People (Attorney General) v Duggan

Judgment Date05 April 1958
Date05 April 1958
CourtCourt of Criminal Appeal
The People (Attorney General)

Charge sheet containing seven charges against accused including charge of receiving stolen goods - Informations received in respect of four charges - Entry by District Justice of the words "N.A. strike out" in respect of receiving charge - Entry interpreted by District Justice, at request of Court of Criminal Appeal, to mean "No Appearance. Strike out" - Whether entry equivalent to a refusal of informations in respect of charge - Whether charge of receiving properly included in indictment - Whether Circuit Court had jurisdiction to try accused upon receiving charge - Whether trial Judge misdirected jury as to onus of proof generally in criminal cases and in particular in respect of charge of receiving -Whether comment by trial Judge on failure of accused to make a statement when charged and cautioned amounted to a misdirection.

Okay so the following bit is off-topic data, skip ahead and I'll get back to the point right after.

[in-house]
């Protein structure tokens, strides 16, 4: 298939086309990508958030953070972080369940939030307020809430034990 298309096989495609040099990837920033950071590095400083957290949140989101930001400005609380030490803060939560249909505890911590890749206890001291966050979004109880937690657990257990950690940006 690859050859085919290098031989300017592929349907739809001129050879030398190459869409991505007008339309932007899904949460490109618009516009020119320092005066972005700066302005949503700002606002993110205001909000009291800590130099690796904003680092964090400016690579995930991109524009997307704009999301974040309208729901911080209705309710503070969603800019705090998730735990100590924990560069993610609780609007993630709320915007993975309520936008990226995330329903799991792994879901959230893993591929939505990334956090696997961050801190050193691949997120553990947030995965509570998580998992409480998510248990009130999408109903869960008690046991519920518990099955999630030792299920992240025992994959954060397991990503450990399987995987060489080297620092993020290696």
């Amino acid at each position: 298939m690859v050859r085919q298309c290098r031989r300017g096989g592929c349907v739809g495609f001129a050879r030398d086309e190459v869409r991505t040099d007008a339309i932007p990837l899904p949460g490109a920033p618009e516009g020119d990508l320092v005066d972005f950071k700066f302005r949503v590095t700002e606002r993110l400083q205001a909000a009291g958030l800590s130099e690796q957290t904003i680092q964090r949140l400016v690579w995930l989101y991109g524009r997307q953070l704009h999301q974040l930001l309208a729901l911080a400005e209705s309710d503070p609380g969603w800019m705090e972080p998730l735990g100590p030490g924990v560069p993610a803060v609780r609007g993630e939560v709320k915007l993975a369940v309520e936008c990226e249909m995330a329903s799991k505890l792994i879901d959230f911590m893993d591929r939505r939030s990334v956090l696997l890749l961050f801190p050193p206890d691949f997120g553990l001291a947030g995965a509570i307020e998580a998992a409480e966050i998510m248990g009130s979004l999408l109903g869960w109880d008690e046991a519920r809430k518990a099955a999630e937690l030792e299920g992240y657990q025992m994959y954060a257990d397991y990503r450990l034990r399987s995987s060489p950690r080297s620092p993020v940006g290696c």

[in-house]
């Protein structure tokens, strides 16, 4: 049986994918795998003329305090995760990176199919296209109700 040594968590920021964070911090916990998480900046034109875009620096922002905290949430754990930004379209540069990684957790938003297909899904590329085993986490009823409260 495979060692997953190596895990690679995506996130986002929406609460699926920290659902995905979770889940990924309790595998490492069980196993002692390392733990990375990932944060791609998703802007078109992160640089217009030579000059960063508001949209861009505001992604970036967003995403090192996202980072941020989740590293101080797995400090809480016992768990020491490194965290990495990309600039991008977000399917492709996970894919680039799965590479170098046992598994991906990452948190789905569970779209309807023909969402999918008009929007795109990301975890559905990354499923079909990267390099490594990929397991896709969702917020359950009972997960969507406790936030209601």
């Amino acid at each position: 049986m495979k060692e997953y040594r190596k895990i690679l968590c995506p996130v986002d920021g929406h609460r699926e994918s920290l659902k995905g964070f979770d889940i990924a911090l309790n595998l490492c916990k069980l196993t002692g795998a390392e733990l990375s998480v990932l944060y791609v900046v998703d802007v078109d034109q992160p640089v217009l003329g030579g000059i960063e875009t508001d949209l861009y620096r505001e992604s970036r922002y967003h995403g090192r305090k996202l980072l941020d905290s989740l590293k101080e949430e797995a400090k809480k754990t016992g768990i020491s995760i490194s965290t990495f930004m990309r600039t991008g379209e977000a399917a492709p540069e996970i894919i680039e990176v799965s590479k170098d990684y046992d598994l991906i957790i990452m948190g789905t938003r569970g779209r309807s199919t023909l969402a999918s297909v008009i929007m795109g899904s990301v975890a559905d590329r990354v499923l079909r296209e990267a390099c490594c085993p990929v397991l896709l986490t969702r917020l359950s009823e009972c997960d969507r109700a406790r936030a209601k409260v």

M.D.was charged on indictment in the Circuit Criminal Court with one, P.C., inter alia, with the offences of storebreaking and larceny of cigarettes and, in the alternative, with receiving the cigarettes knowing them to have been stolen. The charge sheet upon which M.D. was charged in the District Court contained seven charges and showed that the District Justice, having taken depositions, received informations in respect of four of them. In respect of the charge of receiving the cigarettes, knowing them to have been stolen, the District Justice made the entry "N.A. strike out." M.D. was acquitted on the charge of storebreaking and larceny and convicted on the charge of receiving. The trial Judge, in instructing the jury as to the essential ingredients of the offence of receiving goods, knowing them to have been stolen, did not tell them specifically that one essential ingredient of the offence was that the goods had to be stolen by some person other than the accused. He did tell them that the charges of store - breaking and larceny and receiving were alternative charges and that if they convicted on the first charge then the second charge did not arise and if they acquitted on the first charge they must consider the charge of receiving. He told them also that to succeed on the storebreaking and larceny charge the prosecution had to prove that the store was broken into, that the goods were stolen, and that they were stolen by the accused. On the receiving charge they had to be satisfied that the goods were stolen, that they were received by the accused, and that at the time he...

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